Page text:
Dona Isabel de Requesens – Raphael


© Musée du Louvre/A. Dequier – M. Bard

What could I tell you about the famous Raphael? Let’s review his biography before talking about this great painting! He was born in 1483 and died in 1520. Raphael’s father, Giovanni Santi, was a poet and the court painter for the Montefeltro, which made Raphael familiar with the arts and court life. He had his apprenticeship in his father’s workshop and then, around 1500, he went to Perugia to finish his apprenticeship in Perugino’s workshop. At 17, he already had the title of magister which allowed him to have his own workshop and students. By 1504, Raphael had aristocratic clients such as Scipione Borghese. The pope Julius II made Raphael come to Rome in 1508 to paint what we now called the “Raphael Rooms”. He was asked by many cardinals for portraits and palace decorations. His strong relationship with the two popes Julius II and Leo X was not an exclusive one. He claimed an intellectual autonomy, and kept working with the Montefeltro among other. Raphael’s production was fed by antique and modern artistic testimonies of the city of Rome.

This painting is the portrait of Dona Isabel de Requesens who was Naples’ vice-queen. Raphael made it with the help of his friend and student Giulio Romano. The portrait was painted on wood and was later transposed on canvas. It was sent to François I, king of France, soon after its completion around 1518. Like the other objects from the royal collection, this painting is in the Louvre. The order might have been given by the cardinal Bibbiéna. He probably chose that woman because François I was known to have a weakness for pretty women, and this woman was known for her beauty. Raphael sent a student to make a quick portrait. The face is said to be painted by Raphael while the rest was by Giulio Romano, who was following Raphael’s composition.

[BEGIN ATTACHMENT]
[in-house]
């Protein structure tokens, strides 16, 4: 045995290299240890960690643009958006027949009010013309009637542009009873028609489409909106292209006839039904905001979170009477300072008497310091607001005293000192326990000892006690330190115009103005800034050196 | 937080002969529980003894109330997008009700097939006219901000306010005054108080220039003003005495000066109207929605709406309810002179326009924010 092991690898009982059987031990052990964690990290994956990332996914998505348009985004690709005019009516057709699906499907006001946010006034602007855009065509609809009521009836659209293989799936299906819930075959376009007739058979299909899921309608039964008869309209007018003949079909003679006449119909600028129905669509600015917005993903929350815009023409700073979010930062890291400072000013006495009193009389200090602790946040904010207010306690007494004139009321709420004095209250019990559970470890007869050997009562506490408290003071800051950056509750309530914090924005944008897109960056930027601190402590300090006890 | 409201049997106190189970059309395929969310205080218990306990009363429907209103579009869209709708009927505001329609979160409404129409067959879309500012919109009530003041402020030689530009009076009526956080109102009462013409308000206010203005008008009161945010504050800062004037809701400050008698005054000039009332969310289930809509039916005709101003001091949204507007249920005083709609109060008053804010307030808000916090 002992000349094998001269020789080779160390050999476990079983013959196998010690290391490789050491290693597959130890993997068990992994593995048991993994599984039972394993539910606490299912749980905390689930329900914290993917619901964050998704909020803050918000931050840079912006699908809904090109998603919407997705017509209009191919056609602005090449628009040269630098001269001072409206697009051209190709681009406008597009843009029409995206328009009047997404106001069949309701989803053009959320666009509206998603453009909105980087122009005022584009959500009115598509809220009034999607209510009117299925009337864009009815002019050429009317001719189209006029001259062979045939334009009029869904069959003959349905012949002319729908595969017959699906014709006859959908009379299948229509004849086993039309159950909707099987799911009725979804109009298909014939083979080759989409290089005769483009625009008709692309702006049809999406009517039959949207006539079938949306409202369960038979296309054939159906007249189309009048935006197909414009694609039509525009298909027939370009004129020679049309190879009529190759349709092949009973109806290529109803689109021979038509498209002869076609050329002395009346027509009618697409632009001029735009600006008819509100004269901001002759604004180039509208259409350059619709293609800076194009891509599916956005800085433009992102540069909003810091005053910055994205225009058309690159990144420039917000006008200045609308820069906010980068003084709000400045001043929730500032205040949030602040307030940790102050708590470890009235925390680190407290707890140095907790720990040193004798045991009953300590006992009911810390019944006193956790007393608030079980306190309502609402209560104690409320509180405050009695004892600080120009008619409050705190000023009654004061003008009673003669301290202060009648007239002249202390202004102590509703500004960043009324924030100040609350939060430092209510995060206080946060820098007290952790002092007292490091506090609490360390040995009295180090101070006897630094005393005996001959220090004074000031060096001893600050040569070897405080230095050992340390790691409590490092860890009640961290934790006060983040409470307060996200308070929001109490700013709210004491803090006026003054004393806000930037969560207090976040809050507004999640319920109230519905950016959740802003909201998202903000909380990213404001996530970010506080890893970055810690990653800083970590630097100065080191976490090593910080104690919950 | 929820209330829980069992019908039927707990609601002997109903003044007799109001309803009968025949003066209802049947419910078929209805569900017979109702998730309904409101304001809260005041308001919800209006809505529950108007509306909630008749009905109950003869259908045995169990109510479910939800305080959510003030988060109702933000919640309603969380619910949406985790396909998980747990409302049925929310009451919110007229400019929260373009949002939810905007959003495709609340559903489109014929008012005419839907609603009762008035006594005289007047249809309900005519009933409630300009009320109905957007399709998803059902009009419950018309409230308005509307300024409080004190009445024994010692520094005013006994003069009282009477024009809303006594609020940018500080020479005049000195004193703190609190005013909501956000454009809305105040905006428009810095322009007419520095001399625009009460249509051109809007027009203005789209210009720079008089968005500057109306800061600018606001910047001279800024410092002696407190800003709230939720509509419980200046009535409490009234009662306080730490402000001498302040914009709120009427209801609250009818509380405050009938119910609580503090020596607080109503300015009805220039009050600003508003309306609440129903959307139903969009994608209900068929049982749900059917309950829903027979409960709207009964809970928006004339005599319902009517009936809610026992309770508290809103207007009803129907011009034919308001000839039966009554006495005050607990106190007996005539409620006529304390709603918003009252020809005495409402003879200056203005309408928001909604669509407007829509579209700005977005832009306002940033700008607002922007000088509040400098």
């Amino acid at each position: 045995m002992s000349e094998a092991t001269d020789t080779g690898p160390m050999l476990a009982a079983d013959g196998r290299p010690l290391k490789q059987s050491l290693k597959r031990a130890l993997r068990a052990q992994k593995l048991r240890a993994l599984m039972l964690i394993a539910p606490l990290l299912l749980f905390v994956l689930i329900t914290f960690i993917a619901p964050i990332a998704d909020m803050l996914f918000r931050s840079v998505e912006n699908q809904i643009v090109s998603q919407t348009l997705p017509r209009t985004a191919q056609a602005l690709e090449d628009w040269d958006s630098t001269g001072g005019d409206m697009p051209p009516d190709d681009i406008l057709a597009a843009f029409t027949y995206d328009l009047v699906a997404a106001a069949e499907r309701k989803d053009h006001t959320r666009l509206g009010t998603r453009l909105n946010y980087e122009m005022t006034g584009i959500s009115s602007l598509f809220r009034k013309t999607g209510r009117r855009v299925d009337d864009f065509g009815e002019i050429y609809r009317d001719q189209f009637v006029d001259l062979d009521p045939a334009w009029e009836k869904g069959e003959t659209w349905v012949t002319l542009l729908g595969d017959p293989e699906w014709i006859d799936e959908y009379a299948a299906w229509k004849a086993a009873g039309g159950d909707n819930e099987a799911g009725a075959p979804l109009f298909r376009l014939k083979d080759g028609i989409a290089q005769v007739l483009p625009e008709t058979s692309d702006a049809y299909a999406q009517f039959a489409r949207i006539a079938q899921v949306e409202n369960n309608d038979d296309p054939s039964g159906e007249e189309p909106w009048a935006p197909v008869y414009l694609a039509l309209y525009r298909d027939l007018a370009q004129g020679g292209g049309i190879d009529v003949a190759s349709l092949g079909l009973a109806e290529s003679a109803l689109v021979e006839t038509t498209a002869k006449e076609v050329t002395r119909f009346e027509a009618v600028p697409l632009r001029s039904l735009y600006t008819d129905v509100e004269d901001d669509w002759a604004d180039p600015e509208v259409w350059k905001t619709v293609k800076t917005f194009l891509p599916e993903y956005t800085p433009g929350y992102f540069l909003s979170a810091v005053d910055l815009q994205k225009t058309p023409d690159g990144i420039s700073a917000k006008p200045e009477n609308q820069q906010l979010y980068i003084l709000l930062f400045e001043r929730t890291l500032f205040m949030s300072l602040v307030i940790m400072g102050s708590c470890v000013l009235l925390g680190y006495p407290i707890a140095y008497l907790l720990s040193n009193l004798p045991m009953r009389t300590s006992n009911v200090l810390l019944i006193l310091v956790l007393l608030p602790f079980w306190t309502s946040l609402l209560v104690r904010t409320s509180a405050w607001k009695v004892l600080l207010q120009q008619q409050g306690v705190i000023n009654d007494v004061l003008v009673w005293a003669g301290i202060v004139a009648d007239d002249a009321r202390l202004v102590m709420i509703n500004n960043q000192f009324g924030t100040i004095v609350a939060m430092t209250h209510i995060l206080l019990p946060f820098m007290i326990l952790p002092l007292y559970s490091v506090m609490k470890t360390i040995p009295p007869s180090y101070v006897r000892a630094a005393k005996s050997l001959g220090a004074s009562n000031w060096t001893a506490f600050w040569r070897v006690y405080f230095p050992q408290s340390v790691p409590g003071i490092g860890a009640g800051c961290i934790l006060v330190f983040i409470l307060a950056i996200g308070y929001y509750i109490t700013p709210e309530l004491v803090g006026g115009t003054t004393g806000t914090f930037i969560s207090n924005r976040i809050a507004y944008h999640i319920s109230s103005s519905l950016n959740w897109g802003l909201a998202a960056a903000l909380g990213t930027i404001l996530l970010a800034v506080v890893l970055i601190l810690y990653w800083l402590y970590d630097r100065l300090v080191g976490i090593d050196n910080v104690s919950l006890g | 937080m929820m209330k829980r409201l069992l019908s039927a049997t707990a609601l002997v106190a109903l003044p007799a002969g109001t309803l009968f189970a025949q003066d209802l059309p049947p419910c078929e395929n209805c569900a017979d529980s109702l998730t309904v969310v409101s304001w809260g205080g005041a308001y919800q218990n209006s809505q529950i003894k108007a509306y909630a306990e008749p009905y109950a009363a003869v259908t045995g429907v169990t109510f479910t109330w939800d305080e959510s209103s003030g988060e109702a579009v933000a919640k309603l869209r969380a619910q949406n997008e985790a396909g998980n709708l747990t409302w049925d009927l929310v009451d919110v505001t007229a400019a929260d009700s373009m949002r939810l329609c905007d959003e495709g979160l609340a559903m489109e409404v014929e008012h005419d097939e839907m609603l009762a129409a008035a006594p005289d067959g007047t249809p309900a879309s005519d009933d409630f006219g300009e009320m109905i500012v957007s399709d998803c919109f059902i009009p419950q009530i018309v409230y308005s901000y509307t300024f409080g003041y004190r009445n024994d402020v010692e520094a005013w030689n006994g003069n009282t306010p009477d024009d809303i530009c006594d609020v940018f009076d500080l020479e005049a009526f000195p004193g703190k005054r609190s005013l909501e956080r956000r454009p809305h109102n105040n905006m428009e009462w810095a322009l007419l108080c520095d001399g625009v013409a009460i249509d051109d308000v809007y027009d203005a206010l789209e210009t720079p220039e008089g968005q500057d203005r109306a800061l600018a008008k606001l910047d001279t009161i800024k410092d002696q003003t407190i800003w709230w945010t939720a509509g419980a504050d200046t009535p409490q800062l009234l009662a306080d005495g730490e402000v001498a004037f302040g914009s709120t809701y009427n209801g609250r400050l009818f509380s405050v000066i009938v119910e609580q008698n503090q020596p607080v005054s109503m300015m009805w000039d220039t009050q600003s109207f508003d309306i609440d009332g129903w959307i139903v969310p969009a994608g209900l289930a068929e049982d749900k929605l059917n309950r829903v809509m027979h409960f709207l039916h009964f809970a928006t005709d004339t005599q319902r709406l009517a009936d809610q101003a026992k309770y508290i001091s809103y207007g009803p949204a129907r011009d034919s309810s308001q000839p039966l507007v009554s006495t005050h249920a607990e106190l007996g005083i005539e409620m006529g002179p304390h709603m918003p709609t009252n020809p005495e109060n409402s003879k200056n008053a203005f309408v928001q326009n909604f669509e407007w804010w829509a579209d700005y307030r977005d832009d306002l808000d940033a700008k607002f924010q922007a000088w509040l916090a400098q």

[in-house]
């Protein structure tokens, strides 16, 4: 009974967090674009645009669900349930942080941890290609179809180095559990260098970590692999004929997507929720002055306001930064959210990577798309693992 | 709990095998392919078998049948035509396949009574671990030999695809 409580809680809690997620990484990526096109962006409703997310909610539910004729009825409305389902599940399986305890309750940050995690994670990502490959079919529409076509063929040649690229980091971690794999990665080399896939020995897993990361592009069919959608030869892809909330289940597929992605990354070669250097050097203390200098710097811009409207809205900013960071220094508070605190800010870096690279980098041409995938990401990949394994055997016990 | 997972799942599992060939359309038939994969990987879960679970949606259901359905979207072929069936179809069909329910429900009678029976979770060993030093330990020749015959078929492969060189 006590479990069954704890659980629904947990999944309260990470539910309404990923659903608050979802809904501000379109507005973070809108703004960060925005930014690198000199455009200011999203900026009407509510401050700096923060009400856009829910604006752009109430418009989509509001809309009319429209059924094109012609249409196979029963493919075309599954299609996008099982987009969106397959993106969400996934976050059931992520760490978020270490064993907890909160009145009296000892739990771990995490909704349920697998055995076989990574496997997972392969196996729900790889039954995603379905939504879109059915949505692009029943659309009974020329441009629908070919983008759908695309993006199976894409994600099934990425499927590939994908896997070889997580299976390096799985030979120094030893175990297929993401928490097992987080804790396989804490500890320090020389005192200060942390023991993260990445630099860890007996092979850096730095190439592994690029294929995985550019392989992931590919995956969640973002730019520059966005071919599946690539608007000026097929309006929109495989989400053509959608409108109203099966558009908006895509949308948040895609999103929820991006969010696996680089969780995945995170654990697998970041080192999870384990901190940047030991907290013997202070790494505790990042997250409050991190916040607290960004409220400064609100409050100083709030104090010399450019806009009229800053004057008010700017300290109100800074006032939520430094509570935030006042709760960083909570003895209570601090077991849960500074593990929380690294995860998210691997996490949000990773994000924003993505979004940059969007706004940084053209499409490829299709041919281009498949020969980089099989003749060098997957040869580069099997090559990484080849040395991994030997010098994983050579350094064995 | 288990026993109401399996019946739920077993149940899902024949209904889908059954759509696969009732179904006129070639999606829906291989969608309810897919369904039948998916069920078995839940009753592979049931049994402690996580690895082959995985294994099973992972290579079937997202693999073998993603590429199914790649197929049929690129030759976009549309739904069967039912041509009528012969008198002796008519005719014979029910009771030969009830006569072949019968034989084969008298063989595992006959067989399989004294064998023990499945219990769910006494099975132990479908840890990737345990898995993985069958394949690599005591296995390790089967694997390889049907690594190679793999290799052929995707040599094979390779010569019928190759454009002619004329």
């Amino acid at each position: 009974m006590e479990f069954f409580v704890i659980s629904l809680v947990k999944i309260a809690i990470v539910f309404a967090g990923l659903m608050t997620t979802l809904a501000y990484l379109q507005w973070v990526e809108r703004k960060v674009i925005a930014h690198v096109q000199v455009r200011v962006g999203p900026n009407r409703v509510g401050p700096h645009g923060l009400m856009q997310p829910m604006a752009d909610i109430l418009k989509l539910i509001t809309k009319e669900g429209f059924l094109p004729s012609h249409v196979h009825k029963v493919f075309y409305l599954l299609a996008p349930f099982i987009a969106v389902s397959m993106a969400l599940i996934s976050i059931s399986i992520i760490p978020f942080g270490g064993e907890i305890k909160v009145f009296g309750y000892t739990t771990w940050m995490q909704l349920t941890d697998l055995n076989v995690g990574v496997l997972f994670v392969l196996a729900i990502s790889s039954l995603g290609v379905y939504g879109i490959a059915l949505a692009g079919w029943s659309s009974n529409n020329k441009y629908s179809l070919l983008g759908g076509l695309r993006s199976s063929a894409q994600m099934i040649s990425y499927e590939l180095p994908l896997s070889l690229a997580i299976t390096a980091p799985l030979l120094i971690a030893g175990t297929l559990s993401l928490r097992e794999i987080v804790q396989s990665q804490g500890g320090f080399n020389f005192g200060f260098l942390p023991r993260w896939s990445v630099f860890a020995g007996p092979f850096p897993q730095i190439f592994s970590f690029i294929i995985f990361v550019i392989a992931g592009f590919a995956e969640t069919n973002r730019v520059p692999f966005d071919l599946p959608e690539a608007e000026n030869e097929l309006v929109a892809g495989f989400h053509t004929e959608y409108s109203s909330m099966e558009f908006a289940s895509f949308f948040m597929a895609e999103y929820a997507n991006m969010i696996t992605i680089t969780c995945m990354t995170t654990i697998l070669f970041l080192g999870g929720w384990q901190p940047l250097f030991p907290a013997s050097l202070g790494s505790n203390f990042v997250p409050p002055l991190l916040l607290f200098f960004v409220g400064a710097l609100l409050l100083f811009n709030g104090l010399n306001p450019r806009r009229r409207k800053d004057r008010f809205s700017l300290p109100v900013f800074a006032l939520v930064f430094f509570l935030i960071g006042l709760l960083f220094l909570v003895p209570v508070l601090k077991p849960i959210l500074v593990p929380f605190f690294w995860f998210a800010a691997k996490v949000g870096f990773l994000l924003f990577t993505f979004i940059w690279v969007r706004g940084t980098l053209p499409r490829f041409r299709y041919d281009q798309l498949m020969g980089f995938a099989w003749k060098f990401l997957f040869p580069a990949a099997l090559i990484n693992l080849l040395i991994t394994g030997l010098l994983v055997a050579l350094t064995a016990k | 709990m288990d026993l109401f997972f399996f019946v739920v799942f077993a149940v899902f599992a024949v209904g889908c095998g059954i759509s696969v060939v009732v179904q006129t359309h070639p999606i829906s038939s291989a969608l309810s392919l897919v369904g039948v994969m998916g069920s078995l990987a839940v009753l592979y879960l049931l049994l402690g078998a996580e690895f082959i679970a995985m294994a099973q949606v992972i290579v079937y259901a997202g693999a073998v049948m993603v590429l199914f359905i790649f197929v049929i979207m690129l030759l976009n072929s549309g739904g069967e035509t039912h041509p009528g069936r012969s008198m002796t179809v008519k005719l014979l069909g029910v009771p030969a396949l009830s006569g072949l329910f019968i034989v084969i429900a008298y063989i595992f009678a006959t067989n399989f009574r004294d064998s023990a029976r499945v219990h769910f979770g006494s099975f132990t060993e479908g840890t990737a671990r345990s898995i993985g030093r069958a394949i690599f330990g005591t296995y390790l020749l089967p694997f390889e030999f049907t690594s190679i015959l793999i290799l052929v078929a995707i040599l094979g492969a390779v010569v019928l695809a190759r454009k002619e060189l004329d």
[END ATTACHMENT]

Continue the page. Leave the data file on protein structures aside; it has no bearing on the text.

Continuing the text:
The woman is presented in a three-quarter position with her face slightly turned towards the viewer. The background is made of a drapery and a loggia which opens on a garden. Those elements show the aristocratic status of the lady. Her pose seems to have a natural elegance but everything is studied and highlights the face, and its fair skin. The cleavage and the movement of the arm on the knee invite us to look up towards the arm and the wrist folded towards the shoulder. The dress is very much developed, and the painter plays with the different fabric effects: the heat of the red velvet, the delicacy of the embroidered shirt, the yellow satin of the dress… This taste for the material is similar to Flemish painting. You can feel the silk shiver. Here, there is a distance between the lady and the viewer, which we don’t find in Raphael’s intimate portraits that are painted during a moment of relaxation.


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